XVIII. And be it further enacted, that it shall and may be lawful to and for any magistrate or other peace officer within such district, after such notification shall be made as aforesaid, to arrest or cause to be arrested any person who shall within such district be found in the fields, streets, highways, or elsewhere out of his dwelling or place of abode, at any time from one hour after sun-set until sun-rise and to bring before two justices of the peace . . . and unless he can prove to their satisfaction that he was out of his house upon his lawful occasions, such person shall be deemed an idle and disorderly person, and shall be transmitted by the warrant of such justices to the officer at some port appointed to receive recruits for his majesty's navy, by which officer such person shall be received as a recruit for his majesty's navy, and transmitted to serve on board his majesty's navy.
XIX. Provided always, that it shall and may be lawful to and for every such person so arrested, to appeal to the next sessions of the peace. . . .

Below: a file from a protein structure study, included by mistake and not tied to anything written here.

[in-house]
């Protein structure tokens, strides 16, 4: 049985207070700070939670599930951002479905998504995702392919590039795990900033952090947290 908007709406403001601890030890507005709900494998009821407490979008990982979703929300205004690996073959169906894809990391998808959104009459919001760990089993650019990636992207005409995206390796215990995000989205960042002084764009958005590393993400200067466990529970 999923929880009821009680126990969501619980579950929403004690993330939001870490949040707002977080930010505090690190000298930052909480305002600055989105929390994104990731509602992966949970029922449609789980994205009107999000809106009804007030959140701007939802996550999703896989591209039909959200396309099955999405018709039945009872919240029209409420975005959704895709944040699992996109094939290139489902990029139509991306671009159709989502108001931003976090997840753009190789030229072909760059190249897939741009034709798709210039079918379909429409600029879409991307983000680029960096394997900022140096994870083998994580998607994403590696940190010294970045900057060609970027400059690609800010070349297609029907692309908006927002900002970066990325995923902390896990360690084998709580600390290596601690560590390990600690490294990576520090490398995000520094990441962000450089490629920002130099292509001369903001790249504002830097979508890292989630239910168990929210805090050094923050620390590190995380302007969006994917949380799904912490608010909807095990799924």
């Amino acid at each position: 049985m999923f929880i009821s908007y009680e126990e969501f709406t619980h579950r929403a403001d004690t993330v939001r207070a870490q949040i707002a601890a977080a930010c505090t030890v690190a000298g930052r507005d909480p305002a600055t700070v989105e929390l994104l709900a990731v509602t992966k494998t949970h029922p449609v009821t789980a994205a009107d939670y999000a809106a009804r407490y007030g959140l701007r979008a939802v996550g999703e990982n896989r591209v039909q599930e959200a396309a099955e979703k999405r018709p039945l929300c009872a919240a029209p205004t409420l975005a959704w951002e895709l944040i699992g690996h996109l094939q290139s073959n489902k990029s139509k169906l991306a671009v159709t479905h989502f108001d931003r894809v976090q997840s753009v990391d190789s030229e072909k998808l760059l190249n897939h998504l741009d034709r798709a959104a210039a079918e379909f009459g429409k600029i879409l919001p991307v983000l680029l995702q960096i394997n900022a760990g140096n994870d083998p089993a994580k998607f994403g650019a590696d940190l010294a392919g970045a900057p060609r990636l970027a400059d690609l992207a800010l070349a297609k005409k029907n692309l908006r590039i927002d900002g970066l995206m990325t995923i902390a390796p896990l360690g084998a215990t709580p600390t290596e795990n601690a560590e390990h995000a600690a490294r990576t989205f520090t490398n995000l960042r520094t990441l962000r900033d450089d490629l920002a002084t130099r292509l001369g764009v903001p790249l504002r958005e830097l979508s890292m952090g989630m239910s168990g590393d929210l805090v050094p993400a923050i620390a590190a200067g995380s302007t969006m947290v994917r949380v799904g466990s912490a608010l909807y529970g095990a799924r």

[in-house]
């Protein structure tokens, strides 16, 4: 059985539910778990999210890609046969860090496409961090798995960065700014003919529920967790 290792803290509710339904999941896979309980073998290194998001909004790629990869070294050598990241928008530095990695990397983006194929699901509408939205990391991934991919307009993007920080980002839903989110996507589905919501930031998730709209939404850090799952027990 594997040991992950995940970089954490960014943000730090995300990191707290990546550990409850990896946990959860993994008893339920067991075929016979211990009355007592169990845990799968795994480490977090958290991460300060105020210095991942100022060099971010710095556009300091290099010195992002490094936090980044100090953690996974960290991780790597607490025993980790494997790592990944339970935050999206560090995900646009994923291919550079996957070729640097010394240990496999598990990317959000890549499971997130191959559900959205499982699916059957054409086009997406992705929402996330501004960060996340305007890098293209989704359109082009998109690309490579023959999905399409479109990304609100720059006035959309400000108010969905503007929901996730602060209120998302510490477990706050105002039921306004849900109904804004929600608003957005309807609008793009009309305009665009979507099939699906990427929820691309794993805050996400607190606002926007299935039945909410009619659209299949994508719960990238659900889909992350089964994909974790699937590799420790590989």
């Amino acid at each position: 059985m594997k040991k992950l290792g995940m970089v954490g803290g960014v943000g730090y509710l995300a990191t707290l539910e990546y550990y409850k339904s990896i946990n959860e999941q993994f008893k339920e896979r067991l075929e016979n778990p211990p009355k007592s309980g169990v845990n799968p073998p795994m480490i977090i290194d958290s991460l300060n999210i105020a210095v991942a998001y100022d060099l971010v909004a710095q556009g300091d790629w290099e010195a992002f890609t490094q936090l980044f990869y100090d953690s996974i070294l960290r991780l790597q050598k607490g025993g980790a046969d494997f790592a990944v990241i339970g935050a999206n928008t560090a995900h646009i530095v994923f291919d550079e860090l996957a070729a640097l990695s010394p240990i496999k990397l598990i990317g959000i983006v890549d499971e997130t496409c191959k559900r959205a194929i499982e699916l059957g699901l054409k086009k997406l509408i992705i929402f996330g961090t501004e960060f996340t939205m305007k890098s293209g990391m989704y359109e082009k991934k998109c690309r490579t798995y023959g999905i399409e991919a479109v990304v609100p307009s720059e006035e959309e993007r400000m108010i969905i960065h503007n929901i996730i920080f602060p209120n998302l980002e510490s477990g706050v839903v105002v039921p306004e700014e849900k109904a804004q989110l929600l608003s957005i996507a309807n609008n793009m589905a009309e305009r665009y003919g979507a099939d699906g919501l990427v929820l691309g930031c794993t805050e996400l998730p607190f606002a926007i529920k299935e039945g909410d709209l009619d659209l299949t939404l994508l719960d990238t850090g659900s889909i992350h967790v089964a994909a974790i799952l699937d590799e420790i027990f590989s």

XXII. And be it enacted . . . that persons who cannot upon examination prove themselves to exercise and industriously follow some lawful trade or employment as a labourer or otherwise, or to have some substance sufficient for their support or maintenance, shall be deemed idle and disorderly persons, and shall be dealt with according to what is herein before directed respecting persons out of their dwellings at unreasonable hours aforesaid. . . .
XXIX. And be it further enacted, that it shall and may be lawful for any justice of the peace, or any persons authorized by the warrant of such justice in any district so proclaimed and whilst such proclaimation shall remain in force, to call upon every person who has registered arms within such district to produce or account for the same, and to enter any house or place whatever, and search for arms and ammunition, and to take and carry away all arms and ammunition which they may think necessary to take possession of, in order to preserve or restore the public peace. . . .